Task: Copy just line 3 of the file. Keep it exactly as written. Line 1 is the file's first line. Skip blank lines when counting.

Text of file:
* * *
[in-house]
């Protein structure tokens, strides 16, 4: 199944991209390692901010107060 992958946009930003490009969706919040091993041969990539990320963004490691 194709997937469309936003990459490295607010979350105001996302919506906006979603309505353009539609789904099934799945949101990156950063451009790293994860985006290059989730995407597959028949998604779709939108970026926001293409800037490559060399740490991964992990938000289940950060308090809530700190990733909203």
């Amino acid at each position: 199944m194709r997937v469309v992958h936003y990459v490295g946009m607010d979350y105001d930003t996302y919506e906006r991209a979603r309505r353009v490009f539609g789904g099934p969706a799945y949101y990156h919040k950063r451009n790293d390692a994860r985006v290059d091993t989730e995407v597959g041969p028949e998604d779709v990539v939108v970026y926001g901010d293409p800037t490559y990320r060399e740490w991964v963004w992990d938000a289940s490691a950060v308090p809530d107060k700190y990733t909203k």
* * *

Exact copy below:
């Amino acid at each position: 199944m194709r997937v469309v992958h936003y990459v490295g946009m607010d979350y105001d930003t996302y919506e906006r991209a979603r309505r353009v490009f539609g789904g099934p969706a799945y949101y990156h919040k950063r451009n790293d390692a994860r985006v290059d091993t989730e995407v597959g041969p028949e998604d779709v990539v939108v970026y926001g901010d293409p800037t490559y990320r060399e740490w991964v963004w992990d938000a289940s490691a950060v308090p809530d107060k700190y990733t909203k």